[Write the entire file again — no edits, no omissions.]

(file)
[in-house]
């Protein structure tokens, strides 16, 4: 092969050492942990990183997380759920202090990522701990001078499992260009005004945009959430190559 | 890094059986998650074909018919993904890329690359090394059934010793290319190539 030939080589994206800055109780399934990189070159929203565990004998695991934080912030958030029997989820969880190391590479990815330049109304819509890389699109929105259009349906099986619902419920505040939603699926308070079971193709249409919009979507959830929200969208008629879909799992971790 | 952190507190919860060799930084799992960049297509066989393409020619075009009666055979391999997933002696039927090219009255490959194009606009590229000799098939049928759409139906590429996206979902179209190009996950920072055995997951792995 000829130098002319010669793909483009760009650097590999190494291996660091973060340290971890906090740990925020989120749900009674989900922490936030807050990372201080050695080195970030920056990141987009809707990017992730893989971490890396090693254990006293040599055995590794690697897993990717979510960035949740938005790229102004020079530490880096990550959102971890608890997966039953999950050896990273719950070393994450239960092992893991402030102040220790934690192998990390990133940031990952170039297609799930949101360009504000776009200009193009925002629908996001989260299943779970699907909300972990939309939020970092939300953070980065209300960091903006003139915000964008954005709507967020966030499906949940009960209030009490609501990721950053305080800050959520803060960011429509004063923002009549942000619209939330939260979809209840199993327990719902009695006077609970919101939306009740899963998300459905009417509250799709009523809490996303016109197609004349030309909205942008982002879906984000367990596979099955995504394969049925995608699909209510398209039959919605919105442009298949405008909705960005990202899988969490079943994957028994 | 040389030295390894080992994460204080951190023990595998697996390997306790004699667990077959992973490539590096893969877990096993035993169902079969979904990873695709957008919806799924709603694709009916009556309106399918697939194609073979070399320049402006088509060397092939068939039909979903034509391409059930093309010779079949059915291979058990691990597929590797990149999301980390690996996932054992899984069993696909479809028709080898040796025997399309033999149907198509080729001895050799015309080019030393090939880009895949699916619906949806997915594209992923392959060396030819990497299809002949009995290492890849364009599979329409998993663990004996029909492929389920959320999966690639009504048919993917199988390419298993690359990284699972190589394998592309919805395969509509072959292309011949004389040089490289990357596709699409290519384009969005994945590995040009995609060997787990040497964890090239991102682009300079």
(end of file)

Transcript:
[in-house]
């Protein structure tokens, strides 16, 4: 092969050492942990990183997380759920202090990522701990001078499992260009005004945009959430190559 | 890094059986998650074909018919993904890329690359090394059934010793290319190539 030939080589994206800055109780399934990189070159929203565990004998695991934080912030958030029997989820969880190391590479990815330049109304819509890389699109929105259009349906099986619902419920505040939603699926308070079971193709249409919009979507959830929200969208008629879909799992971790 | 952190507190919860060799930084799992960049297509066989393409020619075009009666055979391999997933002696039927090219009255490959194009606009590229000799098939049928759409139906590429996206979902179209190009996950920072055995997951792995 000829130098002319010669793909483009760009650097590999190494291996660091973060340290971890906090740990925020989120749900009674989900922490936030807050990372201080050695080195970030920056990141987009809707990017992730893989971490890396090693254990006293040599055995590794690697897993990717979510960035949740938005790229102004020079530490880096990550959102971890608890997966039953999950050896990273719950070393994450239960092992893991402030102040220790934690192998990390990133940031990952170039297609799930949101360009504000776009200009193009925002629908996001989260299943779970699907909300972990939309939020970092939300953070980065209300960091903006003139915000964008954005709507967020966030499906949940009960209030009490609501990721950053305080800050959520803060960011429509004063923002009549942000619209939330939260979809209840199993327990719902009695006077609970919101939306009740899963998300459905009417509250799709009523809490996303016109197609004349030309909205942008982002879906984000367990596979099955995504394969049925995608699909209510398209039959919605919105442009298949405008909705960005990202899988969490079943994957028994 | 040389030295390894080992994460204080951190023990595998697996390997306790004699667990077959992973490539590096893969877990096993035993169902079969979904990873695709957008919806799924709603694709009916009556309106399918697939194609073979070399320049402006088509060397092939068939039909979903034509391409059930093309010779079949059915291979058990691990597929590797990149999301980390690996996932054992899984069993696909479809028709080898040796025997399309033999149907198509080729001895050799015309080019030393090939880009895949699916619906949806997915594209992923392959060396030819990497299809002949009995290492890849364009599979329409998993663990004996029909492929389920959320999966690639009504048919993917199988390419298993690359990284699972190589394998592309919805395969509509072959292309011949004389040089490289990357596709699409290519384009969005994945590995040009995609060997787990040497964890090239991102682009300079």